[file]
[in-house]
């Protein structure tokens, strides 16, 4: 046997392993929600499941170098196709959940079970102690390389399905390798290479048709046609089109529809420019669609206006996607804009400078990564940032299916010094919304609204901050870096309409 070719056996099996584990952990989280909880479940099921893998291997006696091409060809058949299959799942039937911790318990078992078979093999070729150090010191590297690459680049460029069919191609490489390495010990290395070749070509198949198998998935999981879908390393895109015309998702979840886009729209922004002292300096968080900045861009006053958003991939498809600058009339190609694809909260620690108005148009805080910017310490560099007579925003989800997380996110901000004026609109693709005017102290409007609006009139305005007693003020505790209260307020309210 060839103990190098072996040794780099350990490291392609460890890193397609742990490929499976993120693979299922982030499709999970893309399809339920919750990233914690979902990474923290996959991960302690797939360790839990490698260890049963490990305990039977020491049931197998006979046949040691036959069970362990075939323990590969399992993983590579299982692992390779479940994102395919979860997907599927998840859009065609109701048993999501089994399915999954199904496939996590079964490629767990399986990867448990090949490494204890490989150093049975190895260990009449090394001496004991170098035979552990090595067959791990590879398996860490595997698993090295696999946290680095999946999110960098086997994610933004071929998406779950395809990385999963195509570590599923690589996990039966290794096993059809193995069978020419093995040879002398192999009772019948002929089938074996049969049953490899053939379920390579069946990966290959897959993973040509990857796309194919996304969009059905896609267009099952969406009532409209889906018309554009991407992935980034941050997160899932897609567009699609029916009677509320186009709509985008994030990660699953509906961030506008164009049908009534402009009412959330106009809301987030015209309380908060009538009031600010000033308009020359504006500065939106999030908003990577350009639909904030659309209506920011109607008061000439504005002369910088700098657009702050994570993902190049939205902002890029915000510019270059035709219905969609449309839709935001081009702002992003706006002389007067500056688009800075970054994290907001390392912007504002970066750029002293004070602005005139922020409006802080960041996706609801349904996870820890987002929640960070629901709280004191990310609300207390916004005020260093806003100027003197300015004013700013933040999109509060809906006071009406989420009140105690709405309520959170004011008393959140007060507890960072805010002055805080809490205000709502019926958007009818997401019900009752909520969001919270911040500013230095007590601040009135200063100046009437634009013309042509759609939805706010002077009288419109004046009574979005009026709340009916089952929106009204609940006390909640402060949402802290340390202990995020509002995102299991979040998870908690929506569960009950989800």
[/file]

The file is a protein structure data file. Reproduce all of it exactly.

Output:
[in-house]
């Protein structure tokens, strides 16, 4: 046997392993929600499941170098196709959940079970102690390389399905390798290479048709046609089109529809420019669609206006996607804009400078990564940032299916010094919304609204901050870096309409 070719056996099996584990952990989280909880479940099921893998291997006696091409060809058949299959799942039937911790318990078992078979093999070729150090010191590297690459680049460029069919191609490489390495010990290395070749070509198949198998998935999981879908390393895109015309998702979840886009729209922004002292300096968080900045861009006053958003991939498809600058009339190609694809909260620690108005148009805080910017310490560099007579925003989800997380996110901000004026609109693709005017102290409007609006009139305005007693003020505790209260307020309210 060839103990190098072996040794780099350990490291392609460890890193397609742990490929499976993120693979299922982030499709999970893309399809339920919750990233914690979902990474923290996959991960302690797939360790839990490698260890049963490990305990039977020491049931197998006979046949040691036959069970362990075939323990590969399992993983590579299982692992390779479940994102395919979860997907599927998840859009065609109701048993999501089994399915999954199904496939996590079964490629767990399986990867448990090949490494204890490989150093049975190895260990009449090394001496004991170098035979552990090595067959791990590879398996860490595997698993090295696999946290680095999946999110960098086997994610933004071929998406779950395809990385999963195509570590599923690589996990039966290794096993059809193995069978020419093995040879002398192999009772019948002929089938074996049969049953490899053939379920390579069946990966290959897959993973040509990857796309194919996304969009059905896609267009099952969406009532409209889906018309554009991407992935980034941050997160899932897609567009699609029916009677509320186009709509985008994030990660699953509906961030506008164009049908009534402009009412959330106009809301987030015209309380908060009538009031600010000033308009020359504006500065939106999030908003990577350009639909904030659309209506920011109607008061000439504005002369910088700098657009702050994570993902190049939205902002890029915000510019270059035709219905969609449309839709935001081009702002992003706006002389007067500056688009800075970054994290907001390392912007504002970066750029002293004070602005005139922020409006802080960041996706609801349904996870820890987002929640960070629901709280004191990310609300207390916004005020260093806003100027003197300015004013700013933040999109509060809906006071009406989420009140105690709405309520959170004011008393959140007060507890960072805010002055805080809490205000709502019926958007009818997401019900009752909520969001919270911040500013230095007590601040009135200063100046009437634009013309042509759609939805706010002077009288419109004046009574979005009026709340009916089952929106009204609940006390909640402060949402802290340390202990995020509002995102299991979040998870908690929506569960009950989800």